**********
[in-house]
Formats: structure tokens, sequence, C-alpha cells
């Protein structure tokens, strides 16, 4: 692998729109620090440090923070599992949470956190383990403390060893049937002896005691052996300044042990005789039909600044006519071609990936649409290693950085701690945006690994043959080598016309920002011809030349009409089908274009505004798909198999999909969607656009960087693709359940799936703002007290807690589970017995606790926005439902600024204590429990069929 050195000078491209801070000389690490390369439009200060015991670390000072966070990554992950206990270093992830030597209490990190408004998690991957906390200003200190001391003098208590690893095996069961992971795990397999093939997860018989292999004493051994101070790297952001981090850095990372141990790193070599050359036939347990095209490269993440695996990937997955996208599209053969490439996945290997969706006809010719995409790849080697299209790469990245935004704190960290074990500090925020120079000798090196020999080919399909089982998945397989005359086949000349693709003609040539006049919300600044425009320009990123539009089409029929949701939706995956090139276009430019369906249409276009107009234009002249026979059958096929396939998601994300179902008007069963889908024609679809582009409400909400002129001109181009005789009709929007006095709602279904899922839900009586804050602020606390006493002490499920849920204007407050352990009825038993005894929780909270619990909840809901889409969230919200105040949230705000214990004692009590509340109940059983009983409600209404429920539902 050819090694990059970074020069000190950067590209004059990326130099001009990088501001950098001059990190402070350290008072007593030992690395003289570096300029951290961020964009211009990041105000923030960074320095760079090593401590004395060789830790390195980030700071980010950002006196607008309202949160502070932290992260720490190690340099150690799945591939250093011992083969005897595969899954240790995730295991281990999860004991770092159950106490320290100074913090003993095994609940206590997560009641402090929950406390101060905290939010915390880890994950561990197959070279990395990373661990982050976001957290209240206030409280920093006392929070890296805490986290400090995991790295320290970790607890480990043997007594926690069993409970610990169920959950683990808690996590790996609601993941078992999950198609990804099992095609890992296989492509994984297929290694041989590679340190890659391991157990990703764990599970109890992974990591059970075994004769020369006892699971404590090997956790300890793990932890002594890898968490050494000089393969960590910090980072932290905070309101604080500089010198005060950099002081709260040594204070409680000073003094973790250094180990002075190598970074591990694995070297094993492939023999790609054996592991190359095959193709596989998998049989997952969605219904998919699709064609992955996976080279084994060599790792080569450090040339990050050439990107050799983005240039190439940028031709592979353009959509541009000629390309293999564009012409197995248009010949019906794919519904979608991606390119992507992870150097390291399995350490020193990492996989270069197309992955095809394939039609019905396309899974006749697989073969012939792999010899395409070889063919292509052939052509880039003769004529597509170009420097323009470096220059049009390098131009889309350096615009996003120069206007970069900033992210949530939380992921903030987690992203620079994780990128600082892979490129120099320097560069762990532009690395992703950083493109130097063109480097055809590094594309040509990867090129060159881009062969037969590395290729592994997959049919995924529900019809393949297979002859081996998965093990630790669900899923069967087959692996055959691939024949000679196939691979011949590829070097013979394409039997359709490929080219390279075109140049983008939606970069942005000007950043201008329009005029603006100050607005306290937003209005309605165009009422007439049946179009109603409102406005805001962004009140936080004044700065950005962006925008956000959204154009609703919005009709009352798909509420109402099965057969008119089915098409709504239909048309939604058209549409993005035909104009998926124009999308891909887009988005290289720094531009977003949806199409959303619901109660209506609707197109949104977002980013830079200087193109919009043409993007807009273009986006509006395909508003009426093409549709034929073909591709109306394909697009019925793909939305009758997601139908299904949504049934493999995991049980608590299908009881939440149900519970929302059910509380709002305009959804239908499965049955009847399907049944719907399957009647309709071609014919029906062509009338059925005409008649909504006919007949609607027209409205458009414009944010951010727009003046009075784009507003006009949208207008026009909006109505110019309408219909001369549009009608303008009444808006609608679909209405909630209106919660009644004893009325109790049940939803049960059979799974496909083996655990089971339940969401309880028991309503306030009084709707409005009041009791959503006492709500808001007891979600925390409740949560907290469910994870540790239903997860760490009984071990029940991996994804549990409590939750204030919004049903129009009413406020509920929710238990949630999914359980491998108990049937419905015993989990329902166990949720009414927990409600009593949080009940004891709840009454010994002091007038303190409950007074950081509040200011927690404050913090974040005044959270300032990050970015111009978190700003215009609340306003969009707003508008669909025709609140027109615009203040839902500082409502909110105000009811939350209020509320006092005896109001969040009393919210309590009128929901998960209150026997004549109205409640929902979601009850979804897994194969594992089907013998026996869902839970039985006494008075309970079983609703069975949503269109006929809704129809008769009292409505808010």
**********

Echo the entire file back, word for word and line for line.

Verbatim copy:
[in-house]
Formats: structure tokens, sequence, C-alpha cells
């Protein structure tokens, strides 16, 4: 692998729109620090440090923070599992949470956190383990403390060893049937002896005691052996300044042990005789039909600044006519071609990936649409290693950085701690945006690994043959080598016309920002011809030349009409089908274009505004798909198999999909969607656009960087693709359940799936703002007290807690589970017995606790926005439902600024204590429990069929 050195000078491209801070000389690490390369439009200060015991670390000072966070990554992950206990270093992830030597209490990190408004998690991957906390200003200190001391003098208590690893095996069961992971795990397999093939997860018989292999004493051994101070790297952001981090850095990372141990790193070599050359036939347990095209490269993440695996990937997955996208599209053969490439996945290997969706006809010719995409790849080697299209790469990245935004704190960290074990500090925020120079000798090196020999080919399909089982998945397989005359086949000349693709003609040539006049919300600044425009320009990123539009089409029929949701939706995956090139276009430019369906249409276009107009234009002249026979059958096929396939998601994300179902008007069963889908024609679809582009409400909400002129001109181009005789009709929007006095709602279904899922839900009586804050602020606390006493002490499920849920204007407050352990009825038993005894929780909270619990909840809901889409969230919200105040949230705000214990004692009590509340109940059983009983409600209404429920539902 050819090694990059970074020069000190950067590209004059990326130099001009990088501001950098001059990190402070350290008072007593030992690395003289570096300029951290961020964009211009990041105000923030960074320095760079090593401590004395060789830790390195980030700071980010950002006196607008309202949160502070932290992260720490190690340099150690799945591939250093011992083969005897595969899954240790995730295991281990999860004991770092159950106490320290100074913090003993095994609940206590997560009641402090929950406390101060905290939010915390880890994950561990197959070279990395990373661990982050976001957290209240206030409280920093006392929070890296805490986290400090995991790295320290970790607890480990043997007594926690069993409970610990169920959950683990808690996590790996609601993941078992999950198609990804099992095609890992296989492509994984297929290694041989590679340190890659391991157990990703764990599970109890992974990591059970075994004769020369006892699971404590090997956790300890793990932890002594890898968490050494000089393969960590910090980072932290905070309101604080500089010198005060950099002081709260040594204070409680000073003094973790250094180990002075190598970074591990694995070297094993492939023999790609054996592991190359095959193709596989998998049989997952969605219904998919699709064609992955996976080279084994060599790792080569450090040339990050050439990107050799983005240039190439940028031709592979353009959509541009000629390309293999564009012409197995248009010949019906794919519904979608991606390119992507992870150097390291399995350490020193990492996989270069197309992955095809394939039609019905396309899974006749697989073969012939792999010899395409070889063919292509052939052509880039003769004529597509170009420097323009470096220059049009390098131009889309350096615009996003120069206007970069900033992210949530939380992921903030987690992203620079994780990128600082892979490129120099320097560069762990532009690395992703950083493109130097063109480097055809590094594309040509990867090129060159881009062969037969590395290729592994997959049919995924529900019809393949297979002859081996998965093990630790669900899923069967087959692996055959691939024949000679196939691979011949590829070097013979394409039997359709490929080219390279075109140049983008939606970069942005000007950043201008329009005029603006100050607005306290937003209005309605165009009422007439049946179009109603409102406005805001962004009140936080004044700065950005962006925008956000959204154009609703919005009709009352798909509420109402099965057969008119089915098409709504239909048309939604058209549409993005035909104009998926124009999308891909887009988005290289720094531009977003949806199409959303619901109660209506609707197109949104977002980013830079200087193109919009043409993007807009273009986006509006395909508003009426093409549709034929073909591709109306394909697009019925793909939305009758997601139908299904949504049934493999995991049980608590299908009881939440149900519970929302059910509380709002305009959804239908499965049955009847399907049944719907399957009647309709071609014919029906062509009338059925005409008649909504006919007949609607027209409205458009414009944010951010727009003046009075784009507003006009949208207008026009909006109505110019309408219909001369549009009608303008009444808006609608679909209405909630209106919660009644004893009325109790049940939803049960059979799974496909083996655990089971339940969401309880028991309503306030009084709707409005009041009791959503006492709500808001007891979600925390409740949560907290469910994870540790239903997860760490009984071990029940991996994804549990409590939750204030919004049903129009009413406020509920929710238990949630999914359980491998108990049937419905015993989990329902166990949720009414927990409600009593949080009940004891709840009454010994002091007038303190409950007074950081509040200011927690404050913090974040005044959270300032990050970015111009978190700003215009609340306003969009707003508008669909025709609140027109615009203040839902500082409502909110105000009811939350209020509320006092005896109001969040009393919210309590009128929901998960209150026997004549109205409640929902979601009850979804897994194969594992089907013998026996869902839970039985006494008075309970079983609703069975949503269109006929809704129809008769009292409505808010």